Oh, and by the way, we do not now, and will not for some years, have the capability to export significant amounts of LNG to Europe. Putin will have the Eurps where it hurts in the useful near term.
18 weeks ago
18 weeks ago Link To Comment
I can't follow who you think this "we" is, and what you think is Rand Paul's isolationism. As you point out there's a lot of idiocy running loose these days. Let's try not to add to it.
19 weeks ago
19 weeks ago Link To Comment
A classic example of Paul's isolationism and "idiocy" is that he was one of only two Republican senators to support the recent (unsuccessful) legislation to threaten Iran w/new sanctions (Cruz supported).

Another example of "idiocy" was the focus of big parts of his 13 hour filibuster on the fantasy-threat of imaginary armed FBI drones over the US. That's a good tactic for him to increase his own support among the Alex Jones wing, but, IMHO, not helpful in terms of debating how to balance US national security procedures w/civil liberties.
19 weeks ago
19 weeks ago Link To Comment
Although Democrats seem to be marching in lockstep behind Obama right now, Republicans are in a pitched battle for the future of American foreign policy. McCain can't seem to keep his nose from where it doesn't belong, but “Fortress America” is no answer either. The United States needs to prioritize between enemies and rivals. Rivals are annoying, but they rationally pursue their own interests. Enemies seek, for their own theological reasons, to commit genocide against the American people – among others. Enemies must be destroyed. Rivals must be subdued, befriended, or kept at bay.

A wise statesman is able to tell the difference between an enemy and a rival. Iran and al-Qaeda are our enemies. Russia and China are our rivals. Britain, France, Germany, Brazil, and India are also our (relatively friendlier) rivals.
19 weeks ago
19 weeks ago Link To Comment
One essential problem the United States faces is how the strategic interests of Washington DC diverge from the strategic interests of the rest of the country. To put it bluntly, if Washington DC isn't the most vulnerable spot in the entire country, it comes close. It is ridiculously easy to attack in comparison to an interior capital. This legacy of vulnerability leads policy makers inside the Beltway to be more prone to see threats than people outside of the Beltway. In chess, there is something called castling – one keeps one's king away from the center of the board. If the American political establishment were playing chess, it would be making contingency plans for moving the District of Columbia to a new location further inland and shifting important operations toward more defensible locations.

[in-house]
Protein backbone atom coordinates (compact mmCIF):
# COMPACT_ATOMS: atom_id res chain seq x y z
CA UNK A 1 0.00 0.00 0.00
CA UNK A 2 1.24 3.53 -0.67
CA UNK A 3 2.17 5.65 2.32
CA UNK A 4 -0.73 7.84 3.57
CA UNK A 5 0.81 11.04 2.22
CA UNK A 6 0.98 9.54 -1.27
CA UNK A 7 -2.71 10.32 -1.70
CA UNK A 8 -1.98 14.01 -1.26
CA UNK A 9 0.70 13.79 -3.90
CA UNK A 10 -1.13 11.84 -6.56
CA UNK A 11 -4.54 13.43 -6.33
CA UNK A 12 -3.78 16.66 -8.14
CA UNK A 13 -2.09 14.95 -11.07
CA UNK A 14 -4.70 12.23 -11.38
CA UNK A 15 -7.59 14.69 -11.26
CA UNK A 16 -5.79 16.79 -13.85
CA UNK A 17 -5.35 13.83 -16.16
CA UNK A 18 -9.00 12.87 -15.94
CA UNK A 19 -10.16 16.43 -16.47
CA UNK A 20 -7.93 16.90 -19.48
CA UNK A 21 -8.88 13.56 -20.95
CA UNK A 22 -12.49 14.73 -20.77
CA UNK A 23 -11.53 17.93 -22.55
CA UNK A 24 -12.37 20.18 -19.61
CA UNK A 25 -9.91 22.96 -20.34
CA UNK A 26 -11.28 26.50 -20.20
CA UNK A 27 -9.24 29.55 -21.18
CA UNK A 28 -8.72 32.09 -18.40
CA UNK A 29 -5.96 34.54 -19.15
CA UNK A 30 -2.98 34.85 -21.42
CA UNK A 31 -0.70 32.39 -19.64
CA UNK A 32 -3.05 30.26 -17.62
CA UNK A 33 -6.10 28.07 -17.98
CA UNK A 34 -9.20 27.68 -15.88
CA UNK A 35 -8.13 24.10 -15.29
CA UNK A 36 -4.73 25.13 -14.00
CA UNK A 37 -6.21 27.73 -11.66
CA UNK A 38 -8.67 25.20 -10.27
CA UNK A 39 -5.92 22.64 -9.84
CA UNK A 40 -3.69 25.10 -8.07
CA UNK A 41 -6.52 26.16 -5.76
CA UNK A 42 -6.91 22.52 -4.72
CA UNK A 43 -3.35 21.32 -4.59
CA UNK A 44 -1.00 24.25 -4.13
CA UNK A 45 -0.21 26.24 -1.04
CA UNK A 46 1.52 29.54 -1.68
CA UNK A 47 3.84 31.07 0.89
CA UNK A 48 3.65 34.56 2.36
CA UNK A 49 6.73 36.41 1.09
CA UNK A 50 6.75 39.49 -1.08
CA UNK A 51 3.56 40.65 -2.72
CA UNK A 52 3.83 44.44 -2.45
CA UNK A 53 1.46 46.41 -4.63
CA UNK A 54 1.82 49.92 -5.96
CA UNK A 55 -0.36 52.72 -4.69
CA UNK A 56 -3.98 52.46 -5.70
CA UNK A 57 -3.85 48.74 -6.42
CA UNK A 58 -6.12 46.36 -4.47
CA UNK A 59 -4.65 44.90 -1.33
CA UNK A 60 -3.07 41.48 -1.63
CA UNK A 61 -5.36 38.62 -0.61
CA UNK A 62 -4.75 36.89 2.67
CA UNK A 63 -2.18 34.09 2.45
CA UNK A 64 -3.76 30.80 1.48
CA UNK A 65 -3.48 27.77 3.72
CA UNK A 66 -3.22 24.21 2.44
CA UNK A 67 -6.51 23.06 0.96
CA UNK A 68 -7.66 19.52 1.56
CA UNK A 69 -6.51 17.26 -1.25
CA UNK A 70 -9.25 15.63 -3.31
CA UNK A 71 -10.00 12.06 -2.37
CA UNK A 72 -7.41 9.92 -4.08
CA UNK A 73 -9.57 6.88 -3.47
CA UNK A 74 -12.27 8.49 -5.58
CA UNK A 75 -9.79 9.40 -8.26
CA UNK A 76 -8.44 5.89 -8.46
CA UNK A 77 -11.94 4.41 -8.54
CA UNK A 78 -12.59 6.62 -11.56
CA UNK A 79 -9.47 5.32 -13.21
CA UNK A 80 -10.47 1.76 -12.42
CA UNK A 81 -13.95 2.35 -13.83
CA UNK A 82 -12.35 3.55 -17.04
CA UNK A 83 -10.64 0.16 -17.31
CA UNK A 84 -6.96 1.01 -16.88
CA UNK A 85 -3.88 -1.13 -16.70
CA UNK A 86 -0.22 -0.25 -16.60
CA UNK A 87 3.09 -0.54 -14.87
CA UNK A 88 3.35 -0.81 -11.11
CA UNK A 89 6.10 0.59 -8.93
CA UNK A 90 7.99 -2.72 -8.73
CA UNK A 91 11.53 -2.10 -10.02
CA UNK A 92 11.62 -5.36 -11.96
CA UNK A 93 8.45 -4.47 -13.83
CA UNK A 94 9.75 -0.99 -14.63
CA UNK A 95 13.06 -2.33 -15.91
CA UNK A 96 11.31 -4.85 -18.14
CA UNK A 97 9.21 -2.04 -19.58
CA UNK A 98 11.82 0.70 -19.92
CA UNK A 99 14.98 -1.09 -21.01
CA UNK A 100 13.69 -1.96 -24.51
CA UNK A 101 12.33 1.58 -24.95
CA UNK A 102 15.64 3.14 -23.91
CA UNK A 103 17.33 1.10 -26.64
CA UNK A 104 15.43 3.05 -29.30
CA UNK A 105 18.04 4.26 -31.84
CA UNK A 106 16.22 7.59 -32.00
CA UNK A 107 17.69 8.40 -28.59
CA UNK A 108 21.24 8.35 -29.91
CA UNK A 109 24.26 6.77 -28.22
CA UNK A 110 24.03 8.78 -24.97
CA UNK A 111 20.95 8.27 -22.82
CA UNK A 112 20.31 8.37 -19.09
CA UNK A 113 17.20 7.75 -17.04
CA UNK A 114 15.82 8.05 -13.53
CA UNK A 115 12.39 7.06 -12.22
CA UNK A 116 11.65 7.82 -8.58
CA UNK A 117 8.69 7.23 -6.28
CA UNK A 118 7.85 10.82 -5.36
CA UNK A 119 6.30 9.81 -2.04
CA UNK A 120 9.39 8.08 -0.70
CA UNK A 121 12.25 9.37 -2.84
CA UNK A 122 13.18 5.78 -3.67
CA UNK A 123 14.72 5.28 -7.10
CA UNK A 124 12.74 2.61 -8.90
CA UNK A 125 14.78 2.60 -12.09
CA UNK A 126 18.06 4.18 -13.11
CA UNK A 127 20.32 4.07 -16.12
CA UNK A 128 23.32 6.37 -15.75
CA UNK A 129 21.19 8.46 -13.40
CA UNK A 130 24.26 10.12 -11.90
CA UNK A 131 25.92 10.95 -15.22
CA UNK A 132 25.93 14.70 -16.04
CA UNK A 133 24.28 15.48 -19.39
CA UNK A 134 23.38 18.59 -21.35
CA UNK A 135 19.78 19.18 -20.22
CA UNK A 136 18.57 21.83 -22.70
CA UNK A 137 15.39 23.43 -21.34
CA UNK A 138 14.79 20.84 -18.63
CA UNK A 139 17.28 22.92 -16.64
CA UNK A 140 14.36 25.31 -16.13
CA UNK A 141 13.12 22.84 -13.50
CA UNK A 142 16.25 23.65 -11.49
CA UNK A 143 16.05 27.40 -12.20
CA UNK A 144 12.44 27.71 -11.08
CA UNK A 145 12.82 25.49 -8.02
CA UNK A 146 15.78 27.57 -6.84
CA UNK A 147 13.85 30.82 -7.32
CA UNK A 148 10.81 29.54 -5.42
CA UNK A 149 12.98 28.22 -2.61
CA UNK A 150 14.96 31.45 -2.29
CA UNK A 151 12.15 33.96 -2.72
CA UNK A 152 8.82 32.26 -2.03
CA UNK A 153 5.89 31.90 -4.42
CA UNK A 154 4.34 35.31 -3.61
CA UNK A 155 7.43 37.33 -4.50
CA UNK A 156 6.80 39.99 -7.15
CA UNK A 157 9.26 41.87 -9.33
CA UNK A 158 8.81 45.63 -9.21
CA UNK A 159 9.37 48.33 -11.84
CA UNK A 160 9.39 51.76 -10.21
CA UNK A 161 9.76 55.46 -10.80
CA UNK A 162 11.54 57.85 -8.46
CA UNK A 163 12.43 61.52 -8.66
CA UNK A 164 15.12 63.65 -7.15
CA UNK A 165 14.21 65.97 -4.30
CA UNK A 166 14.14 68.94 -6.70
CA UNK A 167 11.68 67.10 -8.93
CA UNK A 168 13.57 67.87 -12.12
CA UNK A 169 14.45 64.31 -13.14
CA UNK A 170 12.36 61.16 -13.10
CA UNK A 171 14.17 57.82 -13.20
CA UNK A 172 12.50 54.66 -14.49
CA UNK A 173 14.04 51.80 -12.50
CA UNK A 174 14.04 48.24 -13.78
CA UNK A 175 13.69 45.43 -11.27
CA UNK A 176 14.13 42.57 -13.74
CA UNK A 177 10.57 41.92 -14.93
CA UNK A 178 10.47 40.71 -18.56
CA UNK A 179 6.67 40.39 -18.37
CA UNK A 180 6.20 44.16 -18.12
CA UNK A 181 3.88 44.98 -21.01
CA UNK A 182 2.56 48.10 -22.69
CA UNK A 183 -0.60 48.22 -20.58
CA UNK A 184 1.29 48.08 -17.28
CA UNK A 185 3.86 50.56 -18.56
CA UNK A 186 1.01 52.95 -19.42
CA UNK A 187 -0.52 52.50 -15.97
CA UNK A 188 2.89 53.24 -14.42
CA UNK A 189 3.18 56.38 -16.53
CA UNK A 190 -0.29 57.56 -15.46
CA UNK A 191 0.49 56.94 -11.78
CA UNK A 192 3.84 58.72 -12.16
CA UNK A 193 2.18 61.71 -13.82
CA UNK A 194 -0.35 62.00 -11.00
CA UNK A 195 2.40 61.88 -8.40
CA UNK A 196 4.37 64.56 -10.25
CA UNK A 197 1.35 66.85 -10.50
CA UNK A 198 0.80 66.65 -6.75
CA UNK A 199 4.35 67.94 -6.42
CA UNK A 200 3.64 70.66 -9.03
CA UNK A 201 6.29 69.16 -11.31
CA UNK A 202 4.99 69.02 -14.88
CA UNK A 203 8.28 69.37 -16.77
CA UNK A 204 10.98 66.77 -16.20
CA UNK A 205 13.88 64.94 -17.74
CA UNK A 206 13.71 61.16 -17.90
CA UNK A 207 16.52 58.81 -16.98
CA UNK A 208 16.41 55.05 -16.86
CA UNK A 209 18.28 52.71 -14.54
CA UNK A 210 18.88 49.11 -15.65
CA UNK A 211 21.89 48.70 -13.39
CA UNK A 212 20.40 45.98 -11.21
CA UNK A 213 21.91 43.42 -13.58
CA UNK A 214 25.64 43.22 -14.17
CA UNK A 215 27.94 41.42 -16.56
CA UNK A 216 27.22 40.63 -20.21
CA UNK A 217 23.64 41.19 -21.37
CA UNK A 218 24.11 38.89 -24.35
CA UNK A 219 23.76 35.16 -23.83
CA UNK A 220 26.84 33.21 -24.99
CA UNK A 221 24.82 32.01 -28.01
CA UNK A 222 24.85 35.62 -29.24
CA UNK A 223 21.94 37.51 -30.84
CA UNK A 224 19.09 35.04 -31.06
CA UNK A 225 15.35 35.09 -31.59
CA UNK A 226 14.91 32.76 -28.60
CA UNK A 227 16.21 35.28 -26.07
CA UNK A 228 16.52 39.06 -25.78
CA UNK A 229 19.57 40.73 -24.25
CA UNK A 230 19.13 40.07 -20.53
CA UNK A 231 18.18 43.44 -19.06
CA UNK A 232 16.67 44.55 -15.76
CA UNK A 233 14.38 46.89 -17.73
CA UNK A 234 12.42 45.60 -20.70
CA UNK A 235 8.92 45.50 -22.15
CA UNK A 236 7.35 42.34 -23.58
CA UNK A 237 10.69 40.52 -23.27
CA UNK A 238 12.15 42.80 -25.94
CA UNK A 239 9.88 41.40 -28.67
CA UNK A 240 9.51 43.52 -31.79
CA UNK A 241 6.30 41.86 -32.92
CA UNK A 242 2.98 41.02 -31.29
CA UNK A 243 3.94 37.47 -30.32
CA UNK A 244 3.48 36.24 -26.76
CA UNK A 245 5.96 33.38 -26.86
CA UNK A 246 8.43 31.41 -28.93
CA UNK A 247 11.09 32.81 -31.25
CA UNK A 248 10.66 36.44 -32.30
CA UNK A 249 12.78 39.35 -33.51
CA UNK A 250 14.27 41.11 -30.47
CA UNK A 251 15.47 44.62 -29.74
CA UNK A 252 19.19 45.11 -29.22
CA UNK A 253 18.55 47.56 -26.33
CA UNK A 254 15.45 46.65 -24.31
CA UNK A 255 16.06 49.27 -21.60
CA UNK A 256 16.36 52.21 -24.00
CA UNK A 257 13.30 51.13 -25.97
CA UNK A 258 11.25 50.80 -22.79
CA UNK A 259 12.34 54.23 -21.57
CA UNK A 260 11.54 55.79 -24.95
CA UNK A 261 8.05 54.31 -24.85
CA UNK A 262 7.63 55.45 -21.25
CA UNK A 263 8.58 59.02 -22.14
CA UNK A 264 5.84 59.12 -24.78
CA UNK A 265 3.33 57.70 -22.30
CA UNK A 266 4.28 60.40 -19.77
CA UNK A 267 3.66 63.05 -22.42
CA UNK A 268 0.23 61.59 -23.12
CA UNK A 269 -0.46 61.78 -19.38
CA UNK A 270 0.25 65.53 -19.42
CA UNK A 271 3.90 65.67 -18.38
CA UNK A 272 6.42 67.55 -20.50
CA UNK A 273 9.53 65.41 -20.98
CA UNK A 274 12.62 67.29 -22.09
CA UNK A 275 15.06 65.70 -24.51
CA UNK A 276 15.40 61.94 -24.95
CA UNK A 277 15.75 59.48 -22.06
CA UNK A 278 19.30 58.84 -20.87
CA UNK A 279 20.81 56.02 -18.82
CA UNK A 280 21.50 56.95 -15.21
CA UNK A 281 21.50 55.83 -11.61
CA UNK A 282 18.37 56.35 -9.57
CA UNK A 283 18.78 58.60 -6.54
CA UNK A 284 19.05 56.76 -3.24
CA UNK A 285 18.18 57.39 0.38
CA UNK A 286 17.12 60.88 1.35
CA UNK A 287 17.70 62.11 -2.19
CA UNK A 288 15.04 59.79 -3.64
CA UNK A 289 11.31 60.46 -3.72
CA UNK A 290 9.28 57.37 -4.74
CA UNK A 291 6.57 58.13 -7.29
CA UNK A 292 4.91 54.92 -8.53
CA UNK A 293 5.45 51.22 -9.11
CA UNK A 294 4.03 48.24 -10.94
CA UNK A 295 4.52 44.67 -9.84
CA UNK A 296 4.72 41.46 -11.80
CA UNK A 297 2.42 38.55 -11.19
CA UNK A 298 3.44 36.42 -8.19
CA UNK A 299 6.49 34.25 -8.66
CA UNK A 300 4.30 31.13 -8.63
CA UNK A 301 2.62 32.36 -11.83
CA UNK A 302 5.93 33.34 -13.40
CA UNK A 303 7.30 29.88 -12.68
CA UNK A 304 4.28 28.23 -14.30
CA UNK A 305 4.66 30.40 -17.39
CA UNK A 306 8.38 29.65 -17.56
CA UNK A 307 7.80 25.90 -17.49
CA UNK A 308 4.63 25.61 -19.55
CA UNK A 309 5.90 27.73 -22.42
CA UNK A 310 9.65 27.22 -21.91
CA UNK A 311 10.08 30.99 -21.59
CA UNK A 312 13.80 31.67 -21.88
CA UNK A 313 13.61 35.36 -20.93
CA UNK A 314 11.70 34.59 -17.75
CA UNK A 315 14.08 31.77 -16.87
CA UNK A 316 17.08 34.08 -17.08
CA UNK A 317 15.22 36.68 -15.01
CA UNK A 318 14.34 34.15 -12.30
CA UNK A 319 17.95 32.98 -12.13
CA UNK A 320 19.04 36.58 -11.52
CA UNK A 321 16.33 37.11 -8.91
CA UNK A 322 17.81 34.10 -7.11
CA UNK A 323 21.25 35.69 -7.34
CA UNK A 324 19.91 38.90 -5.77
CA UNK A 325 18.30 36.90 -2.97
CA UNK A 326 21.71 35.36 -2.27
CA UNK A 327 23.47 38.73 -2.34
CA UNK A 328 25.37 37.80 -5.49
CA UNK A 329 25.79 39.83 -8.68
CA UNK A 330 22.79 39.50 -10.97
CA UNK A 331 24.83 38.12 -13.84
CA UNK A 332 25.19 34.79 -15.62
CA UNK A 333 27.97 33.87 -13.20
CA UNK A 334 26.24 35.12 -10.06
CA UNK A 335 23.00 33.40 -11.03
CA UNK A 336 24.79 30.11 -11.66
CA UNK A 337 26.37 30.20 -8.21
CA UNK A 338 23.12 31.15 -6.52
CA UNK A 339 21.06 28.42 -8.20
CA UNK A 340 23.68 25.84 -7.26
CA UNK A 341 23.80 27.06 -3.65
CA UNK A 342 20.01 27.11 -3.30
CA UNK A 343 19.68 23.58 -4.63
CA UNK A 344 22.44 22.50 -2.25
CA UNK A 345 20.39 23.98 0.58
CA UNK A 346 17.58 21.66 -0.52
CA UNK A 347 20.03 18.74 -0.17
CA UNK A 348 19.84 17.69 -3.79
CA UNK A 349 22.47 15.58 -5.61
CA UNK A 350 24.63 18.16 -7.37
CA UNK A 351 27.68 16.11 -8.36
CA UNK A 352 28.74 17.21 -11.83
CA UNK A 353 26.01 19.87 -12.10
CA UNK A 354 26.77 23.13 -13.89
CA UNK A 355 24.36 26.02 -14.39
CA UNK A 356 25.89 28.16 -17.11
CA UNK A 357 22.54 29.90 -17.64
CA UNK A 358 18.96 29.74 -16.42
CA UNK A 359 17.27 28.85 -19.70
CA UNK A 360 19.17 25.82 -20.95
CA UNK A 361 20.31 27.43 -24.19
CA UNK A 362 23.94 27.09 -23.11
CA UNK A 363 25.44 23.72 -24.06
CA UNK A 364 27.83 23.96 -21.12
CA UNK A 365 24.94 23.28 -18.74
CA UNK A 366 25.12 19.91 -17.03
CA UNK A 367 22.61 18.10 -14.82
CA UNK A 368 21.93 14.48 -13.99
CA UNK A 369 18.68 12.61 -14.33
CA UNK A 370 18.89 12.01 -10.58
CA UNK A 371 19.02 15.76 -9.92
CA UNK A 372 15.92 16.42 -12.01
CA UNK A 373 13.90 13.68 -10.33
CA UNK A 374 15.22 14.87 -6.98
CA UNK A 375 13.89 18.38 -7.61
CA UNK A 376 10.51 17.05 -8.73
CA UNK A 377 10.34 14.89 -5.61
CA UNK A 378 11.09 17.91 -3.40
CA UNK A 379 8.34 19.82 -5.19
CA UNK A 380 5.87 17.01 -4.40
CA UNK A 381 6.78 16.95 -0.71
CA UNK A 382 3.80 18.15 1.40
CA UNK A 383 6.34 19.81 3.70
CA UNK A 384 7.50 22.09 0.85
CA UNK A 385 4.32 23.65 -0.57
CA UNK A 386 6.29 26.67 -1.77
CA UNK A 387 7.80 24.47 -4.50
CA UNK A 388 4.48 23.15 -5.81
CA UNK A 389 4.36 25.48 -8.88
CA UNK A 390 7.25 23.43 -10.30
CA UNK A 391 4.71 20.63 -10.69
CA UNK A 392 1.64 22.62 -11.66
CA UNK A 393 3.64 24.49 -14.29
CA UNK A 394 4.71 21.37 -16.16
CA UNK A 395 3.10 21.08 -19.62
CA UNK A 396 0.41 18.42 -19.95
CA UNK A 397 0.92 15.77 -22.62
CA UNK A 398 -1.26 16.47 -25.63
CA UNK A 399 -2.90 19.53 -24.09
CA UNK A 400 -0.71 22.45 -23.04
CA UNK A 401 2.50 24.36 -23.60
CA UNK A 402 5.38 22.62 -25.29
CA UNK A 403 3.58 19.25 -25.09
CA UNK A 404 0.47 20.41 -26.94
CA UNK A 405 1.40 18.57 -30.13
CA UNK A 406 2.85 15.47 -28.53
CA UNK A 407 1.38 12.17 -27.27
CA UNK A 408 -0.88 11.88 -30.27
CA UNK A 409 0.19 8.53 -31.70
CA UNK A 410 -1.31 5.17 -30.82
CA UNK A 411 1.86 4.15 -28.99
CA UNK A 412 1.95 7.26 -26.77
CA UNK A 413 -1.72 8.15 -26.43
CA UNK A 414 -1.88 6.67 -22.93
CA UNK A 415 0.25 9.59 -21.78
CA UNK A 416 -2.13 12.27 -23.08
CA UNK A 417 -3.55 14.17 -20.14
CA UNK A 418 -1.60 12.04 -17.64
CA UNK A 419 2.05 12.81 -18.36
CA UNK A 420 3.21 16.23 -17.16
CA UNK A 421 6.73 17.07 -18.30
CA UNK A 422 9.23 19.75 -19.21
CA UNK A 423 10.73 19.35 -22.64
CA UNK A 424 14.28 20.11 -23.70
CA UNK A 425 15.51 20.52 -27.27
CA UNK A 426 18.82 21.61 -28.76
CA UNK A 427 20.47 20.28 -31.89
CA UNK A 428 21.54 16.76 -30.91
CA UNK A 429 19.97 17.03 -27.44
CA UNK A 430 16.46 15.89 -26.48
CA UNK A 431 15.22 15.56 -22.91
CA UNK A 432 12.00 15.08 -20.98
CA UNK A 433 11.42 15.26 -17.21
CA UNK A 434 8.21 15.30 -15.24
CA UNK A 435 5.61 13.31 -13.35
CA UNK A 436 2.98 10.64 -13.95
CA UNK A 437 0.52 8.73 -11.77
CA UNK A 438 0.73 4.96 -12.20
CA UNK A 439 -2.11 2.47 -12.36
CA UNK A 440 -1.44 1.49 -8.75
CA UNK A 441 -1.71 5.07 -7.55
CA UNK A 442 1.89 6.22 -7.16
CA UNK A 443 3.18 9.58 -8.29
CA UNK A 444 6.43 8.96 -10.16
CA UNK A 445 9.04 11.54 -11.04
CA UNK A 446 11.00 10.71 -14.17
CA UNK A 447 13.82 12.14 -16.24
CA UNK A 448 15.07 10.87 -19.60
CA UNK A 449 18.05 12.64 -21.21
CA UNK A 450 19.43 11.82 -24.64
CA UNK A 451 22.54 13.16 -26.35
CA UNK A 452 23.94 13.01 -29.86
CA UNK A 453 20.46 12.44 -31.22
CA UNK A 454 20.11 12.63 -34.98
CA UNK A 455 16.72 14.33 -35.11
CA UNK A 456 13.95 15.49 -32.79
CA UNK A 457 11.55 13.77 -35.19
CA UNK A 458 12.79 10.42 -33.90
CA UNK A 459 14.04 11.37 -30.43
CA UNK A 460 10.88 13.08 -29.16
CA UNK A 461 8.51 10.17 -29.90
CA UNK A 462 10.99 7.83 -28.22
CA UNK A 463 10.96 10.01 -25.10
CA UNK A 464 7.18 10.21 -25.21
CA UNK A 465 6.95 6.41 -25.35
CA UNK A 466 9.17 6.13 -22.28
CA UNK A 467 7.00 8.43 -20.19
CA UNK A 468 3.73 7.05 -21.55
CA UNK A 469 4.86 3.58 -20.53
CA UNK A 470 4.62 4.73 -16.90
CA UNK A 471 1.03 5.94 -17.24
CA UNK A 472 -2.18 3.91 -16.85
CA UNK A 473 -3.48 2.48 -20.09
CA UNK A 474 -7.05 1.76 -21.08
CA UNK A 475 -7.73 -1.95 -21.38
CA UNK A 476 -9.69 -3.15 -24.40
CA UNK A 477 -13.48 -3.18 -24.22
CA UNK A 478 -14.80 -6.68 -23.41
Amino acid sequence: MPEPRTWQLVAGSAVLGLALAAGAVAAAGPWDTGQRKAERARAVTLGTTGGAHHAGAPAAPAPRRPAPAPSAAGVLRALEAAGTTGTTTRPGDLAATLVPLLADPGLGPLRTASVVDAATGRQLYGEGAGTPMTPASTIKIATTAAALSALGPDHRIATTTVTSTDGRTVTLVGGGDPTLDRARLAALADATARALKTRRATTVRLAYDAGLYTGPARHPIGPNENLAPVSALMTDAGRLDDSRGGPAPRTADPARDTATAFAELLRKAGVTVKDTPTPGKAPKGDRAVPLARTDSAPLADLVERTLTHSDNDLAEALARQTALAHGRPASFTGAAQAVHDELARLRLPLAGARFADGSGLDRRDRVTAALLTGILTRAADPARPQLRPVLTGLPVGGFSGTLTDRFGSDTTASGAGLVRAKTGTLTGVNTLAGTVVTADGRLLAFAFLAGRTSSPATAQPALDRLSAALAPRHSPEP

But then, if I were Russian, I would feel better if Russia's capital were in Tomsk or Novosibirsk rather than Moscow or Saint Petersburg.
19 weeks ago
19 weeks ago Link To Comment
By the way, the United States already has had sufficient authorization since 2001 to bomb both al-Qaeda factions (al-Nusra and ISIS) in Syria. The reason why the Obama administration isn't bombing al-Qaeda positions to help non-Qaeda Syrian rebels against al-Qaeda is because the Obama administration chooses not to. He attacks al-Qaeda with drones in Yemen, but where are the drone strikes against al-Nusra and ISIS? It almost makes one wonder if Obama thinks he has some kind of truce going on right now...